Trump’s Revised Tax Plan: Will it be Acceptable to Conservatives?
By Dr Tracy Miller
Now that Donald Trump has locked up the Republican nomination, we can look more closely at his policy proposals. In April, when the two candidates were still battling for the Republican nomination, I compared Donald Trump’s tax plan to Ted Cruz’s plan . Now the important question is how does Trump’s plan compare with Hillary Clinton’s or a possible third party candidate’s plan? Importantly, Trump has indicated recently that he might propose a different tax plan than what he originally proposed, saying so to both ABC and NBC. If he sticks with the principles of his original tax plan, but seeks smaller cuts in tax rates, his revised plan would be better by being more consistent with fiscal responsibility.
In his recent statements, Trump has sent mixed signals about how he would revise his tax plan. In one interview, he said that taxes on the wealthy would “go up a little bit” under a Trump administration. He later clarified himself by saying tax rates on high income Americans would be higher than under his original plan, but less than under current law.
Kyle Pomerleau, the Tax Foundation’s director of federal projects, says that with the tentative revisions that are being considered, Trump’s plan would include three tax brackets, 15 percent, 25 percent and 28 percent . This compares to his original proposal of 10, 20 and 25 percent tax brackets. The revised plan would involve a lower standard deduction of $10,000 per taxpayer instead of the $25,000 standard deduction he originally proposed.
Mr Trump needs to do more to clarify whether and how his tax plan has changed. His spokeswoman, Hope Hicks, claims that no changes are being made to his tax plan. Economists Arthur Laffer, Larry Kudlow, and Stephen Moore have met with Trump staffers with proposals to tweak his tax plan so that it does not increase the deficit so much.
If all the changes Kudlow and Moore recommend were implemented, Trump’s plan would increase the deficit by an estimated $3.8 trillion over 10 years, considerably less than the more than $10 trillion the Tax Foundation estimated Trump’s original plan would increase the deficit if it were not accompanied by spending cuts.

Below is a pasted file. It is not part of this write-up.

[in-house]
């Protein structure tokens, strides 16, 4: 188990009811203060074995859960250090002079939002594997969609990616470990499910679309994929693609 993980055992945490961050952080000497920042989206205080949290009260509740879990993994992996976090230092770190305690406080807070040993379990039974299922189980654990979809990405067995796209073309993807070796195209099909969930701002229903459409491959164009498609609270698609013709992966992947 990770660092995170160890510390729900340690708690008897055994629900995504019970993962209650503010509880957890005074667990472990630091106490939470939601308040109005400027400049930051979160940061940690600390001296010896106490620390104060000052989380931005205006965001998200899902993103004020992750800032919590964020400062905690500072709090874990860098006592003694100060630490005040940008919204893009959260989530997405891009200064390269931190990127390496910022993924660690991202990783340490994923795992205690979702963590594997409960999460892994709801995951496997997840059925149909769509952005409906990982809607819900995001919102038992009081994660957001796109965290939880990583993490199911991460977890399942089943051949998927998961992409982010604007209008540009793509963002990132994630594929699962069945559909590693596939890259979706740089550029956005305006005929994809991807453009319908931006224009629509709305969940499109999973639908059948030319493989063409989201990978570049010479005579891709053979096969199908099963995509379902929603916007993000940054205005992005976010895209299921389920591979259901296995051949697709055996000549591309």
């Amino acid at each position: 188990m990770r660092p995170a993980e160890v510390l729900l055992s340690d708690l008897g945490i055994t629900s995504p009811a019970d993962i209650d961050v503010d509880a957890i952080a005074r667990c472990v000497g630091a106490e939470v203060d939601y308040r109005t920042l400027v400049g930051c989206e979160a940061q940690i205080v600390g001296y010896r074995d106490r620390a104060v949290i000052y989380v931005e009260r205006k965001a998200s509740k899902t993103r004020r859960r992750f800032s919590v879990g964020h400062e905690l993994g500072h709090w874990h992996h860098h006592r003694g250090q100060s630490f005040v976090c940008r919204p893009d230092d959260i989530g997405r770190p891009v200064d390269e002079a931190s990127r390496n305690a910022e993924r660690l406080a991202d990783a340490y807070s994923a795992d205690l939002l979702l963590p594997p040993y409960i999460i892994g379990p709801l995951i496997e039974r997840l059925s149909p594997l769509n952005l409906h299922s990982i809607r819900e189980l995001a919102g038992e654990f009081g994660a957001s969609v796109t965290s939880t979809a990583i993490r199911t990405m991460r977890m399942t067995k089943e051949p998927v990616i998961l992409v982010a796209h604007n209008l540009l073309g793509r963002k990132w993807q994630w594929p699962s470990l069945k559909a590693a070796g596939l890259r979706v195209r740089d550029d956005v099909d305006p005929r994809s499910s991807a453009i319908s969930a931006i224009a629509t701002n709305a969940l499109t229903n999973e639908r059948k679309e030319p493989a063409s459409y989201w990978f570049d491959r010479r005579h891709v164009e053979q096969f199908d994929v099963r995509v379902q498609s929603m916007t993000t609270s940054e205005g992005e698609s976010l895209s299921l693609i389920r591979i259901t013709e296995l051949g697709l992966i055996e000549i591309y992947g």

It would be great if Trump would demonstrate a commitment to fiscal responsibility by proposing smaller tax cuts (albeit cuts that are still substantial). He has given less indication that he favors major reductions in spending . Even if he advocated cuts in spending, there is no reason to expect that Congress would cut spending by very much, even if it were to enact tax cuts.
Ultimately, it is not the president but Congress that makes decisions about tax policy. Nevertheless, the president possesses the bully pulpit, and thus can play an important role by selling a change in tax policy to the public. Congress might not enact the president’s proposal in every detail, but that proposal could provide the basic direction that Congress will go, if the House and Senate are controlled by the president’s party.
At this point, a substantial number of Republicans and conservatives are hesitant to support Donald Trump. He might be able to earn the support of many of them if he clearly articulates economic policy proposals that distinguish him from his Democratic opponent, yet do not appear radical. His original tax cut proposal was radical because it would almost certainly have led to an explosion in federal debt. If he proposes tax cuts that are more moderate than his original proposal, emphasizing both the benefit of improved incentives and his commitment to fiscal responsibility, he might be able to attract more votes from fiscal conservatives.
(Dr Tracy C. Miller is an associate professor of economics at Grove City College and fellow for economic theory and policy with The Center for Vision & Values . He holds a PhD from University of Chicago)